Part of that support, I think, is a natural, cyclical resurgence. Unions became so strong in the mid-20th century that they were taken for granted — and/or framed as “greedy,” or responsible for work going overseas. That’s the sentiment that allowed so many states to pass Right to Work legislation, and that sustains the sort of anti-union sentiment that prevails in workplaces all over the country — most vividly in this year’s Oscar-winning documentary American Factory (streaming on Netflix, can’t recommend it highly enough).

The predominant conservative messaging, from the mid-‘70s onward, was that it was unions who were responsible for the loss of your job, the decline of your community, your family’s fall from the middle-class — unions who hampered the free market, unions who made Americans uncompetitive. Forget about the role of tax cuts, or the rise of stockholder activism that demands massive profits. Forget about the role of consultants in the sloughing of the labor force. Forget about the innovation and competitive edge that was lost in the eagle-eyed pursued of profits. Forget the long-term ramifications of defunding the education system at every level. Within this worldview, everything bad that’s happened to the workforce over the last 30 years is the fault of the workers who demanded security, and safety, and the means to support a family, and not live in constant fear of what would happen to you when your body can no longer work.

That message resonated for decades. For so many boomers, it was a convincing explanation for the decline of the middle-class. But Millennials and Gen-Z, we’re not buying it. Maybe it’s because that line of thinking hasn’t, in fact, restored the middle-class — it’s just decimated it even further. Some of us are students of history, and see that it’s not a coincidence that the post-WWII period understood as the “Golden Age” of American capitalism was also the golden age of unions. Some of us, like me, came to realize what a union had provided them only when they were suddenly without one. And many of us, reared on the idea that you should “do what you love,” no matter what it takes, or how you suffer, or who profits from that suffering, are understanding ourselves as workers for the first time.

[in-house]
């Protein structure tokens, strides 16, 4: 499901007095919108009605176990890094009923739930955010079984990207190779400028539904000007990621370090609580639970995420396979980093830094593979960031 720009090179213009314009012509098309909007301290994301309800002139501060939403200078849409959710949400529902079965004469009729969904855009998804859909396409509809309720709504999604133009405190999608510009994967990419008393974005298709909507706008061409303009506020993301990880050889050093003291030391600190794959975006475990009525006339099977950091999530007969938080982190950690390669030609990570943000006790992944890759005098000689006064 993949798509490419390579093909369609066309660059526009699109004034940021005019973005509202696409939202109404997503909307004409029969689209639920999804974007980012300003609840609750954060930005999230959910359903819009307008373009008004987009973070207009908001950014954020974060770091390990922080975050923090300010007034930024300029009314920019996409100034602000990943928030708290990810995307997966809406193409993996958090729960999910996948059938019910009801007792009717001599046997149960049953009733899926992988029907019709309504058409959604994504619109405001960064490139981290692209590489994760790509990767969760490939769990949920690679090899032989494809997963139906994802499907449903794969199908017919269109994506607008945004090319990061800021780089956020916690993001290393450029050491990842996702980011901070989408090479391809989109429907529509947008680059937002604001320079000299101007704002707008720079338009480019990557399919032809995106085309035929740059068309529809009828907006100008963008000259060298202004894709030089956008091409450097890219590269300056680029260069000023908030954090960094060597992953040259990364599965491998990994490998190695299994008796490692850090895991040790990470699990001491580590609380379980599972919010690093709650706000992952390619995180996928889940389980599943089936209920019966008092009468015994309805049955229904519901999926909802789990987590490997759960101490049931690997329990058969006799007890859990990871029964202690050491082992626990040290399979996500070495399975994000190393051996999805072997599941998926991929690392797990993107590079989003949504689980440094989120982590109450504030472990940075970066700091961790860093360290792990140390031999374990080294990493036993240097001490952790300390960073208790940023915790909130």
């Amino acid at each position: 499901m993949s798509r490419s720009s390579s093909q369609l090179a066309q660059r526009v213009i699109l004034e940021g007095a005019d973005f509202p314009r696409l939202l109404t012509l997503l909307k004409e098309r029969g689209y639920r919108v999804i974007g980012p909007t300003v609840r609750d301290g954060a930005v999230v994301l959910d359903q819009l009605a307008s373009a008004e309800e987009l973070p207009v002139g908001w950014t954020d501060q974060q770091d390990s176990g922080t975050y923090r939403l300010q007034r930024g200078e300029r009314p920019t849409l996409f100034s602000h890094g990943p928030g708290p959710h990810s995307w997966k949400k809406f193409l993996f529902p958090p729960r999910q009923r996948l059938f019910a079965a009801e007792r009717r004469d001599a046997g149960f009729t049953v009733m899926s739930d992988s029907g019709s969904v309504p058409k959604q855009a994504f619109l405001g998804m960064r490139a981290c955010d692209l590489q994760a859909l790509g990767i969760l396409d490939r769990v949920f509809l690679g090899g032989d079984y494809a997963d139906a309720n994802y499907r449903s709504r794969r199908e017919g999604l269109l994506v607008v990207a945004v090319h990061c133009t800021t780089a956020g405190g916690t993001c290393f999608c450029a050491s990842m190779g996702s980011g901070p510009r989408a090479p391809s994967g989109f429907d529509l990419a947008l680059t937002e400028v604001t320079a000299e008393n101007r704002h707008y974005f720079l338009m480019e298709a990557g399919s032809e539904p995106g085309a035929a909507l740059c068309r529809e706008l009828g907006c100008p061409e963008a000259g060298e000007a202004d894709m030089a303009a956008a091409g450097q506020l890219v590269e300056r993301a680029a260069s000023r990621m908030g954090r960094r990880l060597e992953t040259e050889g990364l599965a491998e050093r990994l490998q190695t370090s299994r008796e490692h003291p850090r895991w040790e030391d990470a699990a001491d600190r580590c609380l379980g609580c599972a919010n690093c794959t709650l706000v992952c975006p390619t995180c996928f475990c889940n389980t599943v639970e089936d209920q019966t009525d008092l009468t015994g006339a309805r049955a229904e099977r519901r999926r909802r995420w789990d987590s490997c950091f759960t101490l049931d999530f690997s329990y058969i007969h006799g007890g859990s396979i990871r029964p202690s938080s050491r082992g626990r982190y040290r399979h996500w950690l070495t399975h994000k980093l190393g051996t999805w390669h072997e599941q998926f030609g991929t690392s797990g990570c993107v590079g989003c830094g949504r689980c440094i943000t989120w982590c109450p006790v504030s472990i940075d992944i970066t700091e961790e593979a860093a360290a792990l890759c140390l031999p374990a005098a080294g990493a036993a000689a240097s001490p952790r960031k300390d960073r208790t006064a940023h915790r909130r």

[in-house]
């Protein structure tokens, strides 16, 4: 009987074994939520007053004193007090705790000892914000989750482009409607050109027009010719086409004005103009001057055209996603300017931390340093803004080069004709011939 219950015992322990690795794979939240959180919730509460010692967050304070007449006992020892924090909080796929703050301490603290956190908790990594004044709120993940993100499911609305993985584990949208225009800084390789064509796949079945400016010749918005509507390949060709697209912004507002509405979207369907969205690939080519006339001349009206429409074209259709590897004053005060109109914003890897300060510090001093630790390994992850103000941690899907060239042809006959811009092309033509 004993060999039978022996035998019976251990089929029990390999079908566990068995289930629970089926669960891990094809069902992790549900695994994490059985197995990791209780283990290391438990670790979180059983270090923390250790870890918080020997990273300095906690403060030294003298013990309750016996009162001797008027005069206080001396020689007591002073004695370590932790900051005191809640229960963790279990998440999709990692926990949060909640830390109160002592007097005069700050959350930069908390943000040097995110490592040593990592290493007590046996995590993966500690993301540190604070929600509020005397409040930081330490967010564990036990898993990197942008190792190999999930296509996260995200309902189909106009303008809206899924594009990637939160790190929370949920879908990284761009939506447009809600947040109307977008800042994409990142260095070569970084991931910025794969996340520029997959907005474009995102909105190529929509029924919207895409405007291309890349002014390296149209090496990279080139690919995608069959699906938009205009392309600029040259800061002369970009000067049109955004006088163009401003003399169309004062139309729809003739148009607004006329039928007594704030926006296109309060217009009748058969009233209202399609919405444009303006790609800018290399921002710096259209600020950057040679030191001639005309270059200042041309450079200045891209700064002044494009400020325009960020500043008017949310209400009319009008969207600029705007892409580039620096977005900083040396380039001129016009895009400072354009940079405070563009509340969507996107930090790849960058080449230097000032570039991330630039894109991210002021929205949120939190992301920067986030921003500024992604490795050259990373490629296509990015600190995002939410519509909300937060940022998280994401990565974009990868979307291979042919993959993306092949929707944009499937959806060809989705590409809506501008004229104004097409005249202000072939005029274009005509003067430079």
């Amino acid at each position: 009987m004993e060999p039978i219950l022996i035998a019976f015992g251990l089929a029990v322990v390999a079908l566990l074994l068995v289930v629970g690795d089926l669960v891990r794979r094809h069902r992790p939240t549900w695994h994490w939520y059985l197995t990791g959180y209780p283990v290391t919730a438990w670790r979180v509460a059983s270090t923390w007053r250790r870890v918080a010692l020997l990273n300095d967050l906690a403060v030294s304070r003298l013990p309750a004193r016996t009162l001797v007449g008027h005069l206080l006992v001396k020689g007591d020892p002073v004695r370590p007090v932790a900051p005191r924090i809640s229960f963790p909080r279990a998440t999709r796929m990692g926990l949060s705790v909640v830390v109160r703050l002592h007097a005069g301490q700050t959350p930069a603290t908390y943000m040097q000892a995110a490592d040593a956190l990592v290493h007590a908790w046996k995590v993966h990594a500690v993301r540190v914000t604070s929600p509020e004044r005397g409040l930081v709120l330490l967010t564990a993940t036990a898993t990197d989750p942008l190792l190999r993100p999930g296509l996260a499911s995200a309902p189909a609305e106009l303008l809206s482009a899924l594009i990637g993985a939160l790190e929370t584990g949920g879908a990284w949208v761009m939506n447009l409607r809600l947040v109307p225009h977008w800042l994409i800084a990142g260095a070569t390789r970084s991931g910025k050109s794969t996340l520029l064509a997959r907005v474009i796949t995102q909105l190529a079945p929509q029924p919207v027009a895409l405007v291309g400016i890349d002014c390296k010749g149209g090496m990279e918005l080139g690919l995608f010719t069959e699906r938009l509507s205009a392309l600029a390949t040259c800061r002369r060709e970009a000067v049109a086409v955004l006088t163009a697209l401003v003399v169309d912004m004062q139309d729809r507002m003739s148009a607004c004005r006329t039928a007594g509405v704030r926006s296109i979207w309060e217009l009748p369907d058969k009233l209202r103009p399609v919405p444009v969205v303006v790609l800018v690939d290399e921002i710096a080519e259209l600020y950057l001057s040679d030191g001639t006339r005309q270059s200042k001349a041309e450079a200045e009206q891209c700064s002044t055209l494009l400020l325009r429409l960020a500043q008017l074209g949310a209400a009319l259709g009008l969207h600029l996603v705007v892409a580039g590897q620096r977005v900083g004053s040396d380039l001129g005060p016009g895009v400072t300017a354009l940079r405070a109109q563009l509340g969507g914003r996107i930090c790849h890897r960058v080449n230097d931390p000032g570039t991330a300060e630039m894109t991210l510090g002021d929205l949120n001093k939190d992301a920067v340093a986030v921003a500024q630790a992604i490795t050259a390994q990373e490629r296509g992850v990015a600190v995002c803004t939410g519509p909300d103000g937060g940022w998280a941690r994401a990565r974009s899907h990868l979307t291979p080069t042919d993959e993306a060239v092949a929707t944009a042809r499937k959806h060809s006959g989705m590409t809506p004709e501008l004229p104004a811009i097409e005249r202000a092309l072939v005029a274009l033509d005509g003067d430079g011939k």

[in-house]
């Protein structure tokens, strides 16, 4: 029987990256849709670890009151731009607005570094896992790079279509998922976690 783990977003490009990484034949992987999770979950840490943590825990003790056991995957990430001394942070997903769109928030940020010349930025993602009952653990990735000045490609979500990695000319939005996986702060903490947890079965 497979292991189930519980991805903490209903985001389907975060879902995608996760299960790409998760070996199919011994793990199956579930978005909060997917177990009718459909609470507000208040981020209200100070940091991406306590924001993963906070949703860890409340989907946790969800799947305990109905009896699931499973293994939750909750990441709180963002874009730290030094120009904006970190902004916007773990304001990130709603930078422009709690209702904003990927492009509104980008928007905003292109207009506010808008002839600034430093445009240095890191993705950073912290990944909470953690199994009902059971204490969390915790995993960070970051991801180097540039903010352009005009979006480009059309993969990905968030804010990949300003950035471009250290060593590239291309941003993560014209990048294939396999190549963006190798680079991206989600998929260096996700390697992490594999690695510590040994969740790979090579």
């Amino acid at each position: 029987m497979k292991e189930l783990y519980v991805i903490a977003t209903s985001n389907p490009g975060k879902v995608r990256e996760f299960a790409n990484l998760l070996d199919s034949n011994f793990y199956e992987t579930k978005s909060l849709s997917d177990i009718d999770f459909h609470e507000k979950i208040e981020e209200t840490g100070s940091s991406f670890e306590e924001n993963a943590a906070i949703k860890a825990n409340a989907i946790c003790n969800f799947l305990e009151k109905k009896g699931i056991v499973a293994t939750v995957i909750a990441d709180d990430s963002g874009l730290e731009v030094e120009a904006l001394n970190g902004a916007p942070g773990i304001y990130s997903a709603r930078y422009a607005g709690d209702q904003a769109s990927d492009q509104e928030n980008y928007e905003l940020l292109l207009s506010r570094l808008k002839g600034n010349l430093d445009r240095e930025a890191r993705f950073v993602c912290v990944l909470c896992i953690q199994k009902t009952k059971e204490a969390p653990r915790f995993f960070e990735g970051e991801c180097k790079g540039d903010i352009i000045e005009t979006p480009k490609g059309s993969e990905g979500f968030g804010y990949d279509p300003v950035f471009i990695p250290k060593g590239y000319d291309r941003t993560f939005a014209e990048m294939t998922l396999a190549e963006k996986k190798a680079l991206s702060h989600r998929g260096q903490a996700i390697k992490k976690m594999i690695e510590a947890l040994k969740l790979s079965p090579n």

It doesn’t matter how cool our job is, how flexible it promises to be, or how much we dreamed of making it our career if we can’t survive on what it pays us, if we’re riddled with anxiety about covering medical bills, if we’re sleepless and scared and exhausted all the time. As we continue to age into adulthood, we don’t want good snacks or a ping pong table or fucking visits from therapy dogs. We want a modicum of job security, a moderate amount of severance if the event of layoffs, pay raises that keep pace with inflation, the promise that some white guy won’t get paid $15,000 more to do the same job that we do simply because he’s grown up with the confidence of a white guy, and the ability to report abuse without fear of retaliation.

That’s not greed. That’s not a symptom of being coddled, or over-indulged. That’s understanding yourself as a worker, not a robot — a citizen within capitalism, but not a slave to it.

So many of us were reared on the idea that hard work would, ultimately, provide security — and happiness and everything else would flow from it. It didn’t work out that way. Which is why you can trace a sometimes straight, sometimes meandering line between millennial burnout and the new labor movement. We’ve seen what happens when we rely uniquely on ourselves, and our capacity to work. So we’re trying something incredibly novel: looking around, recognizing each other, and also recognizing that the way things are doesn’t have to the way things will be. You could call that a burnout cure. Or you could just call it solidarity.

Things I Read and Loved / Been Compelled By This Week: